By Zachary Bailes
Dear Franklin Graham:
Your father once remarked, “Being a Christian is more than just an instantaneous conversion; it is like a daily process whereby you grow to be more and more like Christ.” Your Tuesday Morning Joe appearance, other than demonstrating that you’re not your father, was unsettling at best.
I shouldn’t be surprised that you implied that President Obama is a Muslim, but I still am. You said, “All I know is that under Obama, President Obama, the Muslims of the world — he seems to be more concerned about them than the Christians that are being murdered in the Muslim countries.”
You spoke about the Arab Spring. You asserted that ousted Egyptian president Hosni Mubarak protected Christians. (Even though Muslims and Christians occupied Tahrir Square together.) If Obama cared only about Muslims, he probably would have left Egypt alone. But since Obama cares about human rights, not only religious affiliation, he pushed for Mubarak’s expulsion.
The real issue, however, comes in your comment, “People like Mubarak, he was a dictator, but he kept the peace with Israel.” Just say it: you want to protect Israel. This is about neither Obama’s faith nor Islam.
You maintain that Obama doesn’t care about Christians, but don’t forget about the recent contraception battle waged on Capitol Hill. In the end, the president fixed the mandate in light of concerns voiced by Christians. And a deal was brokered by — you guessed it — a Baptist.
Granted, any person can help out a Christian or two here and there and still not be a Christian. The cognitive dissonance arises when you’re willing to sacrifice people’s lives, snuff out democracy and slander the commander-in-chief because you support Israel.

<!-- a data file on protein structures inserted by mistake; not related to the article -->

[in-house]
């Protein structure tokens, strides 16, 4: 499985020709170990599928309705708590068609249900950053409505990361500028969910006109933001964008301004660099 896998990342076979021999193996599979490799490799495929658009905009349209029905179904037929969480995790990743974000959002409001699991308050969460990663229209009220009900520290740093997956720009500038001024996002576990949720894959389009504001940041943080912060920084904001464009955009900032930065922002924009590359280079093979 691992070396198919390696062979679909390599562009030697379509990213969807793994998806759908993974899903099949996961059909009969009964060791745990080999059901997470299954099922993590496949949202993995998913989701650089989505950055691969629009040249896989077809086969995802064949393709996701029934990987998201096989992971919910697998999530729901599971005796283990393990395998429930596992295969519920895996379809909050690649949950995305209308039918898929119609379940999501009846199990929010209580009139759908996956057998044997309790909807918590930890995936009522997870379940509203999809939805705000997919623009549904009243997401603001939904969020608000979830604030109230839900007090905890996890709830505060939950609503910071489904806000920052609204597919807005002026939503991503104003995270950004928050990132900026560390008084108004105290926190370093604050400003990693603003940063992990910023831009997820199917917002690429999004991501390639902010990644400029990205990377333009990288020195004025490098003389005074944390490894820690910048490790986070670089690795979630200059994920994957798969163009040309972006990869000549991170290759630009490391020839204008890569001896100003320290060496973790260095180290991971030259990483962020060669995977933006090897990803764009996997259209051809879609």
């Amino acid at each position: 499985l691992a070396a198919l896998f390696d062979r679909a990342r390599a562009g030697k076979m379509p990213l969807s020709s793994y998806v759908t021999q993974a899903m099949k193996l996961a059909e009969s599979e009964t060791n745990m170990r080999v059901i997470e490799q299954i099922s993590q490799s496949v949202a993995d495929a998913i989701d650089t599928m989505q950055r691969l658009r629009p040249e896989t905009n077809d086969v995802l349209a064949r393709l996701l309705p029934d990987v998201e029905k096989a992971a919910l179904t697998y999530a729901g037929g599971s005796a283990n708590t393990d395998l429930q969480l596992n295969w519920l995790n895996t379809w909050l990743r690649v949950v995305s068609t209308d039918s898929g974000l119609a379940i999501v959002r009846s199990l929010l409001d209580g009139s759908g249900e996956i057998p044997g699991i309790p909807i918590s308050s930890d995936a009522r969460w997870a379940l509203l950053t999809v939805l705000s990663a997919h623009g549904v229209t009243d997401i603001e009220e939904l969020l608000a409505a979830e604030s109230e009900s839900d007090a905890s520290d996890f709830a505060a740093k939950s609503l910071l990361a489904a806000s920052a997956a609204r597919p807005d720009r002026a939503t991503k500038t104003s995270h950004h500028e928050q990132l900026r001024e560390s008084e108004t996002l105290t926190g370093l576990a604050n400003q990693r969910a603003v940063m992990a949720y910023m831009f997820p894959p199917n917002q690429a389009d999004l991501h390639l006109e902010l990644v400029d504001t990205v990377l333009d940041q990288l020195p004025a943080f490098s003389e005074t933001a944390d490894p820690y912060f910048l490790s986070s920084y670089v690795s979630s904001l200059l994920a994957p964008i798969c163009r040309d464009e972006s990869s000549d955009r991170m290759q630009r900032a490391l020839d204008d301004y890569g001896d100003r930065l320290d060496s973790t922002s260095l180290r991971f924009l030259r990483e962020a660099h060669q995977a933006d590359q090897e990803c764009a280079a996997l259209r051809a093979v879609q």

Your politics reveal much about your theology. You were willing to allow an oppressive dictator to stay in power to protect Israel. You’re also willing to use your faith as a weapon in the fight for greater support of Israel.
At least you are clear on one thing: you love Rick Santorum. You can’t get enough Santorum. You said: “A very sharp guy, as far as a Christian faith we would be more in line…. He is no question a man of faith.” I predict that after November you’ll be able to have all the Santorum you want — his schedule will open up considerably.
Concerning Mitt Romney you simply stated, “Most Christians would not recognize Mormonism as part of the Christian faith.” And for Newt Gingrich you provided this equivocal line: “I think Newt is a Christian. At least he told me he is.” Well, whether you thought it up or he told you, you’ve pronounced him a man of faith.
You’ve managed, all in one interview, to question President Obama’s faith, endorse a hate-spewing candidate, disparage Mormons and remain mum on family values when it comes to candidate that has been married three times.
You demonstrate a faith that feeds off hate, not hope. I dare not say whether or not you are a Christian — that’s between you and God — but if you want a Christian president who is just like you, I’ll pass. Presidents choose between life and death every day and make decisions that alter the global landscape. No canon law can guide their decisions. They face a globalized, pluralistic world that expects the United States to lead by example.
I only ask you remember: judge not, lest you too be judged. You have judged a man by the sound of his name, not the content of his character. May people of all creeds and identities see that your voice is not one sounding in the wilderness, but a Homeric siren leading people onto the rocky shoals of intolerance and bigotry.